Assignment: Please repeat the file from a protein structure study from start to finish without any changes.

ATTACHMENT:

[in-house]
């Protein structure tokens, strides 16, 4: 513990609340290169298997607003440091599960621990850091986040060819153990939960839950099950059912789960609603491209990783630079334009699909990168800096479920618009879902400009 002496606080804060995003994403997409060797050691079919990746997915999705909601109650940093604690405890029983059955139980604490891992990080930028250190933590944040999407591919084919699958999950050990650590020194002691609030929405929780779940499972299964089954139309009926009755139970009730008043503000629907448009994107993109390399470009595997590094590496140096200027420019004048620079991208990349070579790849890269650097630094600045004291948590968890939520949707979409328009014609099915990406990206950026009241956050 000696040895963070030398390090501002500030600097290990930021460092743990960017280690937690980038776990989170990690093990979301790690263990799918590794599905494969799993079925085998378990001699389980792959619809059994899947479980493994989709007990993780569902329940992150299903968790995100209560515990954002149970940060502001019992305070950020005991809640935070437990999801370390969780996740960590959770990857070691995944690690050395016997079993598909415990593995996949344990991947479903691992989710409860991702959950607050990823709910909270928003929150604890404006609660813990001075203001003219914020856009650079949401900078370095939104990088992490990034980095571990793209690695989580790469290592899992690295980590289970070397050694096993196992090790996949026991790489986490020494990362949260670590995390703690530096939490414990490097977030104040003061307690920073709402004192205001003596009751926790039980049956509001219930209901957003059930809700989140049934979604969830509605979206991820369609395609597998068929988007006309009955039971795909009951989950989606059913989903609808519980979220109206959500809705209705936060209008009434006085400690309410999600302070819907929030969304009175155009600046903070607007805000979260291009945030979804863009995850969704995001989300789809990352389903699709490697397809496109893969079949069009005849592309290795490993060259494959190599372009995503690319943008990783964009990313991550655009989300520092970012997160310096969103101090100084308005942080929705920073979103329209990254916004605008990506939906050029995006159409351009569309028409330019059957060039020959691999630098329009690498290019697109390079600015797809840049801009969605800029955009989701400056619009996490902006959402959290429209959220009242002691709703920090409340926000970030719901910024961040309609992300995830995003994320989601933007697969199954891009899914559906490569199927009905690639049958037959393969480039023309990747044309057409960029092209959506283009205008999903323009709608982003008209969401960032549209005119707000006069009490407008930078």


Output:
[in-house]
């Protein structure tokens, strides 16, 4: 513990609340290169298997607003440091599960621990850091986040060819153990939960839950099950059912789960609603491209990783630079334009699909990168800096479920618009879902400009 002496606080804060995003994403997409060797050691079919990746997915999705909601109650940093604690405890029983059955139980604490891992990080930028250190933590944040999407591919084919699958999950050990650590020194002691609030929405929780779940499972299964089954139309009926009755139970009730008043503000629907448009994107993109390399470009595997590094590496140096200027420019004048620079991208990349070579790849890269650097630094600045004291948590968890939520949707979409328009014609099915990406990206950026009241956050 000696040895963070030398390090501002500030600097290990930021460092743990960017280690937690980038776990989170990690093990979301790690263990799918590794599905494969799993079925085998378990001699389980792959619809059994899947479980493994989709007990993780569902329940992150299903968790995100209560515990954002149970940060502001019992305070950020005991809640935070437990999801370390969780996740960590959770990857070691995944690690050395016997079993598909415990593995996949344990991947479903691992989710409860991702959950607050990823709910909270928003929150604890404006609660813990001075203001003219914020856009650079949401900078370095939104990088992490990034980095571990793209690695989580790469290592899992690295980590289970070397050694096993196992090790996949026991790489986490020494990362949260670590995390703690530096939490414990490097977030104040003061307690920073709402004192205001003596009751926790039980049956509001219930209901957003059930809700989140049934979604969830509605979206991820369609395609597998068929988007006309009955039971795909009951989950989606059913989903609808519980979220109206959500809705209705936060209008009434006085400690309410999600302070819907929030969304009175155009600046903070607007805000979260291009945030979804863009995850969704995001989300789809990352389903699709490697397809496109893969079949069009005849592309290795490993060259494959190599372009995503690319943008990783964009990313991550655009989300520092970012997160310096969103101090100084308005942080929705920073979103329209990254916004605008990506939906050029995006159409351009569309028409330019059957060039020959691999630098329009690498290019697109390079600015797809840049801009969605800029955009989701400056619009996490902006959402959290429209959220009242002691709703920090409340926000970030719901910024961040309609992300995830995003994320989601933007697969199954891009899914559906490569199927009905690639049958037959393969480039023309990747044309057409960029092209959506283009205008999903323009709608982003008209969401960032549209005119707000006069009490407008930078």